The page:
Review: A Family Divide Haunts Heart-rending SUICIDE FOREST
The New York Times | Laura Collins-Hughes
If there is a way to write about Kristine Haruna Lee’s vivid, haunted Suicide Forest without mentioning the ending, I don’t know what it is. Because when the fourth wall breaks, this nightmare-vision play about Japanese-American identity cracks wide open, and what’s underneath is so heart-stingingly tender and explicitly personal that the whole work shifts.
Here, then, is an emphatic piece of advice: Go see it at the Bushwick Starr, where Aya Ogawa has directed a wild ride of a production. And here is a warning: spoilers dead ahead.
The first figure we see in Suicide Forest, moving slowly around the edge of the proscenium, is a god in scarlet silk. White-faced and raven-haired, with soft red pigment at the corners of her eyes, this is Mad Mad. Her presence stalks this play.
Ms. Lee is also an actor in it, portraying a teenage Japanese schoolgirl named Azusa. But deep in the performance, after the vibrant pink-and-white interior of Jian Jung’s set has given way to the eerie abstractness of the woods, Ms. Lee drops the mask of her role. She becomes, disarmingly, her Seattle-raised self, speaking directly to the audience, taking ownership of the issues of heritage that fuel her play.
“I want to confess,” she says, “I grew up with a mother who I can never fully communicate with. Language barrier.” Her mother, she explains, is “100 percent Japanese.”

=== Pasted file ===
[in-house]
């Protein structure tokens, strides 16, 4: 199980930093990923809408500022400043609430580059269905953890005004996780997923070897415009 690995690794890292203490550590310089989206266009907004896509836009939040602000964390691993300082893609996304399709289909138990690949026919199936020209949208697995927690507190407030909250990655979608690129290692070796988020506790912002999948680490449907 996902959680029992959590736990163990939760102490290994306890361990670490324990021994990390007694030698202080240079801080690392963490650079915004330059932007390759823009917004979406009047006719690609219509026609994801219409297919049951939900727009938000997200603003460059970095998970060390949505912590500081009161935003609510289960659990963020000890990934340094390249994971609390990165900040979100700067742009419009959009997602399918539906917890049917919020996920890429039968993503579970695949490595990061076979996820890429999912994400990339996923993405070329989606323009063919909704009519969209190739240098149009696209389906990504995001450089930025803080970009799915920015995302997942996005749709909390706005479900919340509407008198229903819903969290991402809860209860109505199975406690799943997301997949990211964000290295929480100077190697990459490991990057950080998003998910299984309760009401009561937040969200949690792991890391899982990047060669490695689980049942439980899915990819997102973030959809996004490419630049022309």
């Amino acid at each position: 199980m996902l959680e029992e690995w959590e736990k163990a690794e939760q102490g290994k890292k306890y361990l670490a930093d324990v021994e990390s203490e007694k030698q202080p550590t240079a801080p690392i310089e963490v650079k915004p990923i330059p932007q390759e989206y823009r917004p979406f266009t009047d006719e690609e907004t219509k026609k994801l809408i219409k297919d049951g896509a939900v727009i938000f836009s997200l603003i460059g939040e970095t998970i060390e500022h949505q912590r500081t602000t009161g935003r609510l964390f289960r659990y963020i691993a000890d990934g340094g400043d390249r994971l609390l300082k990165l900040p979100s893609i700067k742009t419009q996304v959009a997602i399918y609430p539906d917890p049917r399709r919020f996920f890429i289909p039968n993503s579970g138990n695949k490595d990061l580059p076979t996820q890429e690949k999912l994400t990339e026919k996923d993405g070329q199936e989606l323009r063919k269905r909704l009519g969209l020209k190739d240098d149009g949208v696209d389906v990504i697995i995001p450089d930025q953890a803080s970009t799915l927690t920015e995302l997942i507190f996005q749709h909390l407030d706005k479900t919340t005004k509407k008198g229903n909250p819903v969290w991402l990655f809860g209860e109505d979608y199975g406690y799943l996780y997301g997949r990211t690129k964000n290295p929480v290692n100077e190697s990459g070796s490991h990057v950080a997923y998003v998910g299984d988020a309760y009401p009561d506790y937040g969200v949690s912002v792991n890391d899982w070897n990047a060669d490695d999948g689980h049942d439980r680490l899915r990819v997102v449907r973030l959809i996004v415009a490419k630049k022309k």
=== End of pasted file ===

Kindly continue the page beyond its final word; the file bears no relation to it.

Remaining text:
“So I guess that technically makes me 50 percent Japanese,” Ms. Lee adds. “But that percentage is a lie. Sometimes I feel like I’m only 33 percent? Other times, as high as 70 percent. I am also, usually, a high percentage of American too.”
Presented with Ma-Yi Theater Company, Suicide Forest is a tussle between those parts of her. You can feel Ms. Lee resisting any sort of conformity.
Performed mostly in English with some supertitled Japanese, the play is made up of short, sharp vignettes set in 1990s Tokyo and in a forest like the infamous Aokigahara, where many people have gone to kill themselves.
Ms. Lee leans hard and deliberately into stereotypes, her central figures versions of stock characters: a salaryman (Eddy Toru Ohno) in his 60s tempted by suicide, and the plaid-skirted Azusa (costumes are by Alice Tavener), who is preyed on by the salaryman. His own teenage daughters (Akiko Aizawa and Dawn Akemi Saito), with pigtailed hair in cotton-candy colors, are alarming manifestations of femininity, at once hypersexualized and infantilized.
Spectators without any Japanese heritage might not know quite what to make of it, at least not until Ms. Lee breaks that fourth wall.
Then, very close to the end, another actor joins her onstage: Aoi Lee, who plays Mad Mad.
“This is my mom,” the playwright tells us, protectively. “She dances Butoh.”
As she asks her mother questions in English, and translates the answers that the elder Ms. Lee speaks in Japanese, the gorgeously conflicted complexity of “Suicide Forest” is movingly on display.
For a haunted daughter, this play is an exorcism. But it is also an embrace.
Photo by Maria Baranova.